In the last couple of years, I have had the pleasure of reviewing many books on environmental protection, green social development and green politics here in Ny Tid. Many have been academic, some written by journalists. Now a Norwegian politician has also signed up.
Eivind Trædals The black shift points to how environmental policy awakening in the 1970 years led to the environmental election 1989, with cross-political agreement that Norwegian climate policy should be a horse head in front of the other countries. This is not how it went: 30 years later we are a climate policy slowdown. Tredal's book sheds light on what happened on the road between then and now.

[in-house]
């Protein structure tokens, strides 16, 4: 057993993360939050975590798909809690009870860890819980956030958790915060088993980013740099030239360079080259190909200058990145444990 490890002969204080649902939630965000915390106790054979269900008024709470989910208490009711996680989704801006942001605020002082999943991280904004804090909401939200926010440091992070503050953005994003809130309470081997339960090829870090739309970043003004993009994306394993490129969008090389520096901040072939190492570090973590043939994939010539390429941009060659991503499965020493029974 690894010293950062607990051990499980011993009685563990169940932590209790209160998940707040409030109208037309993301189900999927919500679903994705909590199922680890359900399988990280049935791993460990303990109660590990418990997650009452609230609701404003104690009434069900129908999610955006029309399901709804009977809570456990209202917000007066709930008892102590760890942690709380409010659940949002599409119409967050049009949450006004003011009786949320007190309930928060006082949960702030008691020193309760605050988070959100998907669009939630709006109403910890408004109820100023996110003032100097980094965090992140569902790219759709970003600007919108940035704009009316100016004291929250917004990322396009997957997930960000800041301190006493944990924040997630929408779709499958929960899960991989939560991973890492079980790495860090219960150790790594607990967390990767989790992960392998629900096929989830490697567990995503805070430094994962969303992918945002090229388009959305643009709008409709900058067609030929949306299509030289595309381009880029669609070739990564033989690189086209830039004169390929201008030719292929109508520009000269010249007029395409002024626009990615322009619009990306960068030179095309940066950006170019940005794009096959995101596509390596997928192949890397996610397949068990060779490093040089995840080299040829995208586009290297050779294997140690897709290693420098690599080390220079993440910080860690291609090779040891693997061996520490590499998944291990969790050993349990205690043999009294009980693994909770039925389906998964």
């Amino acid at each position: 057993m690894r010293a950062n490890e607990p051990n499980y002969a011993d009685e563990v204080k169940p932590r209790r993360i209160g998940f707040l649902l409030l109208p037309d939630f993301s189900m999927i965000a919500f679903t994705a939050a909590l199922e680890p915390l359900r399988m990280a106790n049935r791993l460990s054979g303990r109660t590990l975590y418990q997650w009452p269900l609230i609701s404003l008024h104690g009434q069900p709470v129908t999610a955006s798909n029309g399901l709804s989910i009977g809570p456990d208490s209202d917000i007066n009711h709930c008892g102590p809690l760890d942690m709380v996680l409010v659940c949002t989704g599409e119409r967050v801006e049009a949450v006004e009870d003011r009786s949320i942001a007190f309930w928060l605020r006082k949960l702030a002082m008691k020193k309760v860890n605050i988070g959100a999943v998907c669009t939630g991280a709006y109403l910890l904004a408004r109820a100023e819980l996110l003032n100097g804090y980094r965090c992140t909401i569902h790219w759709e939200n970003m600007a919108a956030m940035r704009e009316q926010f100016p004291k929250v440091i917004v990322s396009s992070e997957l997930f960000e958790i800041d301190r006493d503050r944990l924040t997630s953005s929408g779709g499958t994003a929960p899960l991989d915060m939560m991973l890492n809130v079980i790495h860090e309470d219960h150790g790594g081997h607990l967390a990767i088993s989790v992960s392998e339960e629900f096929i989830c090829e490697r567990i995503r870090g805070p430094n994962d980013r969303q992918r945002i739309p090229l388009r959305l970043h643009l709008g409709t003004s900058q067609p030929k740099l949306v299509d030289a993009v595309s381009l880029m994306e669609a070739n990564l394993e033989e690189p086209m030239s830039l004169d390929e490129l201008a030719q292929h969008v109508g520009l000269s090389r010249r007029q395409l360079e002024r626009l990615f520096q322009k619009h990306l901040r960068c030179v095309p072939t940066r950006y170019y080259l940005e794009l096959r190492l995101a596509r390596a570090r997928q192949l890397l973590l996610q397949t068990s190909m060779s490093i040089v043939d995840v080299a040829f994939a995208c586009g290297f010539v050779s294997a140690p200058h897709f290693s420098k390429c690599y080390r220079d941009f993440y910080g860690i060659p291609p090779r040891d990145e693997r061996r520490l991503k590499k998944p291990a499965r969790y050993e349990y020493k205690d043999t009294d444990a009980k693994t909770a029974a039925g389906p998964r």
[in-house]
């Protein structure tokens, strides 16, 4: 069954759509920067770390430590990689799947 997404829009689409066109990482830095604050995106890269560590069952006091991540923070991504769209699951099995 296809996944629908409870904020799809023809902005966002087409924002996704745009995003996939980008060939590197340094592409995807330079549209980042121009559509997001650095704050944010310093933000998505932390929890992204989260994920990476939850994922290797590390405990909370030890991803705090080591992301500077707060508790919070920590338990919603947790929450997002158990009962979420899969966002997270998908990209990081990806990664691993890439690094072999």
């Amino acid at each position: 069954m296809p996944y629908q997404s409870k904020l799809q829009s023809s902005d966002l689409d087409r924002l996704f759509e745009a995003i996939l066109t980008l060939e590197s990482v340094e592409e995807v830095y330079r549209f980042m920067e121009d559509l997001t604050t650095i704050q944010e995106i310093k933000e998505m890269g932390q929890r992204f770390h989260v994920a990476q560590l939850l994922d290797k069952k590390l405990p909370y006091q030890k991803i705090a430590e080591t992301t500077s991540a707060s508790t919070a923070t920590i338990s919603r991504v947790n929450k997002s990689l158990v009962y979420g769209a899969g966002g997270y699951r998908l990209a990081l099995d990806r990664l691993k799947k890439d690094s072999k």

The story told is about the oil's increasing power over our minds, combined with the strong growth in consumption and the larger greenhouse gas emissions that follow. In line with Norwegian prosperity, the willingness to take necessary precautions has become less and less; instead, we have changed the way we argue, giving the impression that Norwegian oil production is not a problem, but rather the solution to the problem.
This policy was challenged by Arne Næs, Erik Dammann and Sigmund Kvaløy Setreng, on which strong growth criticism flourished.
There is no doubt that it responded. . .
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